5 Things That Are Wrecking Your Utility Bill (and How to Fix Them)

Family Finances, Planning & Saving, Real Estate
on January 7, 2015
Fireplace Utilities
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Baby, it’s cold outside. So you crank up the heat and bundle under the blankets. But those cold weather habits, along with the structure your house, might be driving up energy consumption, which in turn drives up those utility bills. Are you falling victim to any of these energy killers?

Windows/ Poor insulation

Old windows and poor insulation let cold air creep into your house. Installing energy-efficient windows, filling in wall and doorframe cracks, and insulating thin walls help keep the warm air in and the cold out. These changes may cost a pretty penny upfront, but save energy and major cash in the long run. These fixes are a long-term investment in personal comfort, help to lower energy bills and add to resale value of your home.

Water Heaters

Outdated water heaters use more energy and tend to break more often than newer models. If replacing an old bulky heater, consider switching to an instant or tankless system, as they only heat water when needed and add to the resale value of the house.

The Thermostat

The U.S. Department of Energy recommends setting the thermostat to 68 degrees Fahrenheit when awake and lower when sleeping or away from the home. If your thermostat tends to get testy, a smart or programmable thermostat might be worth considering.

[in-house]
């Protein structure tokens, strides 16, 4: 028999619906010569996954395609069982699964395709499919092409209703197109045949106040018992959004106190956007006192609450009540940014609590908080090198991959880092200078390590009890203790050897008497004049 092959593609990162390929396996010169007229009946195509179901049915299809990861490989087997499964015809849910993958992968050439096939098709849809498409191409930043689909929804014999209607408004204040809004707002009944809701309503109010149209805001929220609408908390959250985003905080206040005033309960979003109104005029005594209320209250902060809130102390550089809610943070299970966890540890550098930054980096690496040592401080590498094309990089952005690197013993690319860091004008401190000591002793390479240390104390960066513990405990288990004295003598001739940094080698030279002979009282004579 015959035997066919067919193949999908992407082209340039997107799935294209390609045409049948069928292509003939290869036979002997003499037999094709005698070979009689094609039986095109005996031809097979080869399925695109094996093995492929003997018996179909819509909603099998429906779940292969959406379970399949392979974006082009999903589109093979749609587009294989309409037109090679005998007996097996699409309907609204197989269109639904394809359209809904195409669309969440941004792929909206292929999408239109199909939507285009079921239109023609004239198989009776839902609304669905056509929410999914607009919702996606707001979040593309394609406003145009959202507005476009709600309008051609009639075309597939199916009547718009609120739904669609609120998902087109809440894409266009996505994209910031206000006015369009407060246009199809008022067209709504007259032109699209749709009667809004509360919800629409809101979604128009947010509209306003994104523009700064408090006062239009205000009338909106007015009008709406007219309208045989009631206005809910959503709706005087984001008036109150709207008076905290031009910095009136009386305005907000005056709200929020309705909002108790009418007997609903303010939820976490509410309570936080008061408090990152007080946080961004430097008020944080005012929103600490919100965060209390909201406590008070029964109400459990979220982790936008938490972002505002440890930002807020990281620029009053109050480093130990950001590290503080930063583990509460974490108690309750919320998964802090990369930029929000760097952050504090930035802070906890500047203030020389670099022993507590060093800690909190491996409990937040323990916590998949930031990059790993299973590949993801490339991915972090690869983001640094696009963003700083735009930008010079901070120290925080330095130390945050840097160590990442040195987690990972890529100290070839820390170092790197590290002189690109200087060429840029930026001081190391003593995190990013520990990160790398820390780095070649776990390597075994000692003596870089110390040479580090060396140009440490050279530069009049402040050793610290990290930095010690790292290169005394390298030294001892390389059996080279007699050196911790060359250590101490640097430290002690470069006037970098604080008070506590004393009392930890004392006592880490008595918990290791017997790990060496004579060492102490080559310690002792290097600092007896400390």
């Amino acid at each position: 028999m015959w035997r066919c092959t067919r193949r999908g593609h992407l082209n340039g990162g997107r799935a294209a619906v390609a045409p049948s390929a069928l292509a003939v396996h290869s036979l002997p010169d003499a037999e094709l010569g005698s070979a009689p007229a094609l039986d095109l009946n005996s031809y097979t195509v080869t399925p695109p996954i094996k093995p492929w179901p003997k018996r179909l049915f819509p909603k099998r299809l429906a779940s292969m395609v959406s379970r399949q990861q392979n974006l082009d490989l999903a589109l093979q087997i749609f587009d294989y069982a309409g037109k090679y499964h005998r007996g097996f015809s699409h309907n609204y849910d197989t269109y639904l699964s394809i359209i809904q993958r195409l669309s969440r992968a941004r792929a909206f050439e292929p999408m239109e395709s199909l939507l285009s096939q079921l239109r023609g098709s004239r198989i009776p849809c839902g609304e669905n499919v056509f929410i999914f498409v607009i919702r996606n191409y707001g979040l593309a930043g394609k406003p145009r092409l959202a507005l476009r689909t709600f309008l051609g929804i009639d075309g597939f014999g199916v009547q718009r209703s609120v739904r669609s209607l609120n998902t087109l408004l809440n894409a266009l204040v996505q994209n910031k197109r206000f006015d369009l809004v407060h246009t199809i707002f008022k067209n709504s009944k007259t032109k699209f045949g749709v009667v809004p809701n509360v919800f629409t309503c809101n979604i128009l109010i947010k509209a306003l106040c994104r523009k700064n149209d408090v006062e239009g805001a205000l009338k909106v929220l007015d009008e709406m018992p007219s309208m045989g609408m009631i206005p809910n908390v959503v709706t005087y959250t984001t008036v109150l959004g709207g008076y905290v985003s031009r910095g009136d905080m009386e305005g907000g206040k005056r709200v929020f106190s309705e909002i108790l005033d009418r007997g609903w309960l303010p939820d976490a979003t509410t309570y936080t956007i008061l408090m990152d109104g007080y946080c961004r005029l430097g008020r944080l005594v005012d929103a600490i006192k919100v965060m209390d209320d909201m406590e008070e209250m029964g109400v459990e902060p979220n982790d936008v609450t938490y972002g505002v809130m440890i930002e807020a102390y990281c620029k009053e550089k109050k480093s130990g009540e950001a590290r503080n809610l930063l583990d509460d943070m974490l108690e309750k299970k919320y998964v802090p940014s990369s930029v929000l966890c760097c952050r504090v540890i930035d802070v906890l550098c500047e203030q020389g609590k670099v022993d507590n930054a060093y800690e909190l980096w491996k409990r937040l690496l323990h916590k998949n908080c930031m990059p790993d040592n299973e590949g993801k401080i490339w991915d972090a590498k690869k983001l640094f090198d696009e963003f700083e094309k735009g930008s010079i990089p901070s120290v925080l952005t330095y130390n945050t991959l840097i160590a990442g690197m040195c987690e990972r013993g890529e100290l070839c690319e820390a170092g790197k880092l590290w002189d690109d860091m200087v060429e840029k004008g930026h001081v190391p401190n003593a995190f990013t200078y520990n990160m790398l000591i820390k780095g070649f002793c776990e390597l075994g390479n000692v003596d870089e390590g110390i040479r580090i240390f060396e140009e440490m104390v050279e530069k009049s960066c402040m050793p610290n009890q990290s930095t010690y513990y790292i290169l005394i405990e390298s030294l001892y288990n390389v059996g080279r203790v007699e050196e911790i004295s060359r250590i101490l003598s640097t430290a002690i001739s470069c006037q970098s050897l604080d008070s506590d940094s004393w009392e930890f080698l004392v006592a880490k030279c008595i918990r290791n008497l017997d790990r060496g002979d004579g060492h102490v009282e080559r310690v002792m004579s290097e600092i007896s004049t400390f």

Fireplaces

Who doesn’t love to curl up by the fire on a cold winter evening? We get it. And hey, it’s an inexpensive alternative to turning up the thermostat way up. But if you keep the fireplace damper open when the fire isn’t running, warm air can escape rapidly through the chimney. And always remember, when using the fireplace, to lower the thermostat and keep heat confined to the room by closing doors.

Electrical Appliances

Saving energy and money can start with a simple switch—literally. Remembering to turn off lights when leaving a room for long periods of time, using timers or motion detection, and unplugging appliances that draw energy even when turned off are easy ways to conserve electricity.

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